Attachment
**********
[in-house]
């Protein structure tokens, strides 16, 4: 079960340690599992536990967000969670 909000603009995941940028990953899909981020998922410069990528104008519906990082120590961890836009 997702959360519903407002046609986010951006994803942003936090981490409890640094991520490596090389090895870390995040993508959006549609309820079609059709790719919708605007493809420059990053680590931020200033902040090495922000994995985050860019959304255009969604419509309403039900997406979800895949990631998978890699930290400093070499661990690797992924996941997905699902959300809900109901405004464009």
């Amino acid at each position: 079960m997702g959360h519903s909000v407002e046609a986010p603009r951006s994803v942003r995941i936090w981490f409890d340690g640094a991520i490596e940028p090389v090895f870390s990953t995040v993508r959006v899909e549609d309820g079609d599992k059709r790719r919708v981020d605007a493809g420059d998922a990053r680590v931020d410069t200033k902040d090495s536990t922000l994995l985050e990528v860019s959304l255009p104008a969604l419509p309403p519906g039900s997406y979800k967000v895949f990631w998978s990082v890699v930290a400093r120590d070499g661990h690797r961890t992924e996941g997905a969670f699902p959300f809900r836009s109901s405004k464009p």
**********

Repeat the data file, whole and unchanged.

[in-house]
């Protein structure tokens, strides 16, 4: 079960340690599992536990967000969670 909000603009995941940028990953899909981020998922410069990528104008519906990082120590961890836009 997702959360519903407002046609986010951006994803942003936090981490409890640094991520490596090389090895870390995040993508959006549609309820079609059709790719919708605007493809420059990053680590931020200033902040090495922000994995985050860019959304255009969604419509309403039900997406979800895949990631998978890699930290400093070499661990690797992924996941997905699902959300809900109901405004464009």
């Amino acid at each position: 079960m997702g959360h519903s909000v407002e046609a986010p603009r951006s994803v942003r995941i936090w981490f409890d340690g640094a991520i490596e940028p090389v090895f870390s990953t995040v993508r959006v899909e549609d309820g079609d599992k059709r790719r919708v981020d605007a493809g420059d998922a990053r680590v931020d410069t200033k902040d090495s536990t922000l994995l985050e990528v860019s959304l255009p104008a969604l419509p309403p519906g039900s997406y979800k967000v895949f990631w998978s990082v890699v930290a400093r120590d070499g661990h690797r961890t992924e996941g997905a969670f699902p959300f809900r836009s109901s405004k464009p």